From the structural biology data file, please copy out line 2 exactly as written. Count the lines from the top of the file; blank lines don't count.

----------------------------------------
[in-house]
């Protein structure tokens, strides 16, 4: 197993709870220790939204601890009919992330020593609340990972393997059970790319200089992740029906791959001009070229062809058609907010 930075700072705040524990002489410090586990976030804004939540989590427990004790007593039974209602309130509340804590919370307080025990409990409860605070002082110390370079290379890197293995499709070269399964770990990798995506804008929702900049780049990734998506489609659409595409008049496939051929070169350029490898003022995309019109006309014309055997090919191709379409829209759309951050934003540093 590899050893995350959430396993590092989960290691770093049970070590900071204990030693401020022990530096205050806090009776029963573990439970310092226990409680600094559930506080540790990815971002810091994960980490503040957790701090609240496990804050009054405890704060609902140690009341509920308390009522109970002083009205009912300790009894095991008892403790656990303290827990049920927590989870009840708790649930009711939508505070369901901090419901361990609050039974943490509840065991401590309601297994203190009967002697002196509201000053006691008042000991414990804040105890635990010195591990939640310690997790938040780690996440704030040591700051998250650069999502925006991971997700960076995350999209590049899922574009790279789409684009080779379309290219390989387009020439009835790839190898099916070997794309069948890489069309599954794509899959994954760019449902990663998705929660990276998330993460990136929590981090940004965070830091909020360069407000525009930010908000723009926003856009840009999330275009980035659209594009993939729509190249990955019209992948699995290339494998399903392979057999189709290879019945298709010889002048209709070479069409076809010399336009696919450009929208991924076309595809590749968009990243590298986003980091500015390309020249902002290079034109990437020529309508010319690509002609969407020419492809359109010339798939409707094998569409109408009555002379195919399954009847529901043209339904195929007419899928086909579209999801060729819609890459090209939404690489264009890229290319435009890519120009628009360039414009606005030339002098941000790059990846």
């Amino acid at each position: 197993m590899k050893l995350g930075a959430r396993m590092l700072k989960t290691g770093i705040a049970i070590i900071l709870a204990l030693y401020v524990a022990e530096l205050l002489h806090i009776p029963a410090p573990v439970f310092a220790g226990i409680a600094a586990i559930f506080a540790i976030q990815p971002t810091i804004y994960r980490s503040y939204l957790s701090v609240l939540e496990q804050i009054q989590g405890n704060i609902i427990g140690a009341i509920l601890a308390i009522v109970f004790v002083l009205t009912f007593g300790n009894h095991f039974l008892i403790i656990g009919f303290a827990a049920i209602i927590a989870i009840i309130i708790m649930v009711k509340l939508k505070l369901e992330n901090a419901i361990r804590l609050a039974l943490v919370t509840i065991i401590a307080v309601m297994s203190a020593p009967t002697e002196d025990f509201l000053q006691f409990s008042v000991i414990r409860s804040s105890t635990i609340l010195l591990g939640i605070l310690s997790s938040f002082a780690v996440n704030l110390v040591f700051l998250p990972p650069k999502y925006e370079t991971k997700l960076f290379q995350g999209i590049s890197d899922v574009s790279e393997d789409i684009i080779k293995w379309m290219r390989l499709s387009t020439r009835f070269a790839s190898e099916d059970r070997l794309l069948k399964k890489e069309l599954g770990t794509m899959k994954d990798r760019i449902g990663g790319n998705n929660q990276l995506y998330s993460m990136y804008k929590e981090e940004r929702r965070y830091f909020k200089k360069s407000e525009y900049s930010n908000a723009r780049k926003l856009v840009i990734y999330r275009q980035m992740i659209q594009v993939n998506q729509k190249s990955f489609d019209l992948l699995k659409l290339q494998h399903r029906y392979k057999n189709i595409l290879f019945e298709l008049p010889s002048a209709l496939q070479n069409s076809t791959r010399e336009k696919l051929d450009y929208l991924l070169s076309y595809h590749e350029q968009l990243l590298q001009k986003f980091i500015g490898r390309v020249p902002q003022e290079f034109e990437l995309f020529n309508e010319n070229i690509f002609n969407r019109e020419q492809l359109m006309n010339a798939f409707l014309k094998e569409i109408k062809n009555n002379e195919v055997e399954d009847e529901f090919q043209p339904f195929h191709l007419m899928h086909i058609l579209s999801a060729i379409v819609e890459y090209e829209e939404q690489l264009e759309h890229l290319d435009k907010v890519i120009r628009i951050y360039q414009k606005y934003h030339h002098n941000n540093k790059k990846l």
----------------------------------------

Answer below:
């Protein structure tokens, strides 16, 4: 197993709870220790939204601890009919992330020593609340990972393997059970790319200089992740029906791959001009070229062809058609907010 930075700072705040524990002489410090586990976030804004939540989590427990004790007593039974209602309130509340804590919370307080025990409990409860605070002082110390370079290379890197293995499709070269399964770990990798995506804008929702900049780049990734998506489609659409595409008049496939051929070169350029490898003022995309019109006309014309055997090919191709379409829209759309951050934003540093 590899050893995350959430396993590092989960290691770093049970070590900071204990030693401020022990530096205050806090009776029963573990439970310092226990409680600094559930506080540790990815971002810091994960980490503040957790701090609240496990804050009054405890704060609902140690009341509920308390009522109970002083009205009912300790009894095991008892403790656990303290827990049920927590989870009840708790649930009711939508505070369901901090419901361990609050039974943490509840065991401590309601297994203190009967002697002196509201000053006691008042000991414990804040105890635990010195591990939640310690997790938040780690996440704030040591700051998250650069999502925006991971997700960076995350999209590049899922574009790279789409684009080779379309290219390989387009020439009835790839190898099916070997794309069948890489069309599954794509899959994954760019449902990663998705929660990276998330993460990136929590981090940004965070830091909020360069407000525009930010908000723009926003856009840009999330275009980035659209594009993939729509190249990955019209992948699995290339494998399903392979057999189709290879019945298709010889002048209709070479069409076809010399336009696919450009929208991924076309595809590749968009990243590298986003980091500015390309020249902002290079034109990437020529309508010319690509002609969407020419492809359109010339798939409707094998569409109408009555002379195919399954009847529901043209339904195929007419899928086909579209999801060729819609890459090209939404690489264009890229290319435009890519120009628009360039414009606005030339002098941000790059990846």